Ken Pennington, “Caesaropapism,” The New Catholic Encyclopedia: Supplement 2010 (2 Vols. Detroit: Gale Publishers 2010) 1.183-185
The term is a modern usage and has been generally applied to Christian rulers and societies, especially the medieval Byzantine Empire. Justus Henning Böhmer († 1749), a gifted Protestant canonist who made significant contributions to the history of Catholic canon law, may have been the first to coin it. In his work on Protestant canon law Böhmer discussed two forms of “perverse human long-standing customs” that he considered dangerous for a just society: “papo-caesaria” in the church legislated in matters that pertained to the secular state and “caesaro-papia,” in which a secular sovereigns promulgated laws that invaded territory that should be the proper jurisdiction of the church. He mentioned that an example of “caesaro-papia” could be seen in the first book of the Emperor Justinian’s book of laws, the Codex. Indeed, the first book of Justinian’s Codex contains a long list of imperial constitutions from the Emperor Constantine to Justinian that regulated ecclesiastical affairs. In contrast to Böhmer’s measured definition of “Caesaropapism,” later scholars and reference works defined “Caesaropapism” very narrowly and deformed Böhmer’s careful definition. First, they used the term primarily to define the constitutional structure of the Byzantine Empire between the reign of the Emperor Justinian († 565) and the fall of the Empire to the Ottoman Turks in 1453. Then they argued that the Byzantine state was a regime in which the sovereign was the head of the church and the state and that he exercised absolute authority and jurisdiction over the ecclesiastical realm. They defined this form of government as Caesaropapist. In response historians have rightly pointed out that no Byzantine emperor ever held absolute authority over the secular and the ecclesiastical institutions of the Empire. Although Byzantine emperors did have extensive jurisdictional power over the church, they rarely promulgated legislation that dictated dogmatic norms. A consequence of this historiographic development has been that Caesaropapism has been discredited as a useful concept for historical analysis.
When he coined the term Böhmer did not define “Caesaro-papia” as a sovereign’s absolute authority over ecclesiastical matters nor did he connect the concept exclusively with Byzantium. He had used Justinian’s Codex as an example of what he meant by the term. It could still be a useful term if, as Böhmer did, it would describe the authority of a lay ruler to participate in the governance of the church in a society. Theocracy can be used to describe a variety of different governing systems in which religious leaders hold secular political power to varying degrees, but no word exists in English or in other languages to define the opposite system of governance. Böhmer’s definition of Caesaropapism could fulfill that lacuna.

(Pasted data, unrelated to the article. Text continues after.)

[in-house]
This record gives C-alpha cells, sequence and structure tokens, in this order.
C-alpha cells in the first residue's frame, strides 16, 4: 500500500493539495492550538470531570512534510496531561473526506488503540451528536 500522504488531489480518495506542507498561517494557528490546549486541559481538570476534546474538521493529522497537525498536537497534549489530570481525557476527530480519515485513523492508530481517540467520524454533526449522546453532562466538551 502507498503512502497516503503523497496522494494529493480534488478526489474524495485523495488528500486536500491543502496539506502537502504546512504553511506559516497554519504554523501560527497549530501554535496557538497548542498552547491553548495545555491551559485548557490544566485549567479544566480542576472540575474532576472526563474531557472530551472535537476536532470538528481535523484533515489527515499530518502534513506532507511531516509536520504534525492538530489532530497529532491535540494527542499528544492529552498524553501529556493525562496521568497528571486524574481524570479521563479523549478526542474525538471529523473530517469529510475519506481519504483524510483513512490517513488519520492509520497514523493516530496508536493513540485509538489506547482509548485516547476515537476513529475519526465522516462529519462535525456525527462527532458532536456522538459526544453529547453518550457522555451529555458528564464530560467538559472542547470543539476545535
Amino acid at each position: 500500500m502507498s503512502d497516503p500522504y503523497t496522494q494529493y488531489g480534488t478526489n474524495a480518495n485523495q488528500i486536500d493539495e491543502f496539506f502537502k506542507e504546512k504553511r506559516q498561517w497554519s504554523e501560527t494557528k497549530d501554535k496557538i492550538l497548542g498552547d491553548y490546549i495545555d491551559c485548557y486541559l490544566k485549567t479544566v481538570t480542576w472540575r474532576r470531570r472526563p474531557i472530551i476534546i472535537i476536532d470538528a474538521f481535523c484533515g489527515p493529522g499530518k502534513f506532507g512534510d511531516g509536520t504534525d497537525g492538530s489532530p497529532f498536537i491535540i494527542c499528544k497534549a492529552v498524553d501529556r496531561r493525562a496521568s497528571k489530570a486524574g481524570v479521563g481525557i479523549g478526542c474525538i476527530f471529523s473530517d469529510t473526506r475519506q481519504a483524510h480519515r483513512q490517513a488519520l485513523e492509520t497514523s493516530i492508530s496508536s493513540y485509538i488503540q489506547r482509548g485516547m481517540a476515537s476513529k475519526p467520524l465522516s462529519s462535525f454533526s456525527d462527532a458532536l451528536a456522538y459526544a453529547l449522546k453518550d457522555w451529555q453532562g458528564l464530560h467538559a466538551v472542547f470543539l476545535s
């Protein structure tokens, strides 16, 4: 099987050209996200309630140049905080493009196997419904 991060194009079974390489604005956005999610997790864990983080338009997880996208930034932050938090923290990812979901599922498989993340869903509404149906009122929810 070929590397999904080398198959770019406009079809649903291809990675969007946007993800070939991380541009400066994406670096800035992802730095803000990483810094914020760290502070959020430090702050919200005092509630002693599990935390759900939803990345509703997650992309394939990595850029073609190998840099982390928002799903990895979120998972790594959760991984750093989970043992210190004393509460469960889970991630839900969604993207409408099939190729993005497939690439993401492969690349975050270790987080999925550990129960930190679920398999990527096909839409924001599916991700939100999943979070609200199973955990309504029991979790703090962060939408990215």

The king (regnum) and the priest (sacerdotium) have always been two centers of power and authority in human society and government. Until modern times the most common form of government in the world unified these two powers in one way or another. In the Judeo-Christian tradition the figure of a priest-king had great antiquity. Melchisedech was a mysterious figure in the book of Genesis who was described as a priest of the most high God and the king of Salem (Genesis 14:18). Moses was another archetype of the priest-king. Later popes, especially Pope Innocent III (1198-1216) and his successors, used Melchisedech to prefigure and to justify papal temporal power. In the high Middle Ages popes did exercise extensive secular power in the papal states (Patrimonium Petri). In those lands the popes were theocratic rulers. In several Moslem lands today theocratic governments are in place.
The figure of the king-priest also had deep roots. In the ancient world rulers often held religious as well as secular duties and powers. For the development of the concept of Caesaropapism, the king-priest, Rome is of great importance. The title and authority of the Pontifex maximus (Great Priest) over Roman religious institutions gradually began to be taken over by secular rulers during the late Roman republic. The first to do so seems to have been Julius Caesar who was elected Pontifex maximus in 63 BC by the Roman senate. As the Roman state was transformed into a monarchy, in addition to their other titles, emperors adopted the title of Pontifex maximus (Great Priest). When the first Christian Emperor Constantine (306-337) decided to engage in the controversy surrounding the heresy of Arianism, he quite naturally considered it within his imperial authority ― because he was the pontifex maximus ― to call the Council of Nicaea and to preside over its deliberations. In his mind it was the Christian sovereign’s right and duty to guide his Church. Christian emperors continued to use the title of Pontifex maximus until the Emperor Gratian refused to accept the title in 376 or 379. No later eastern emperor used the title, and the last vestige of a Christian emperor’s connection with Roman religion vanished. Even though the title died, the idea that the Byzantine emperor should play a large role in ecclesiastical affairs did not. At a very early date, however, the bishops of Rome, however, adopted the title and it remained a papal title until modern times.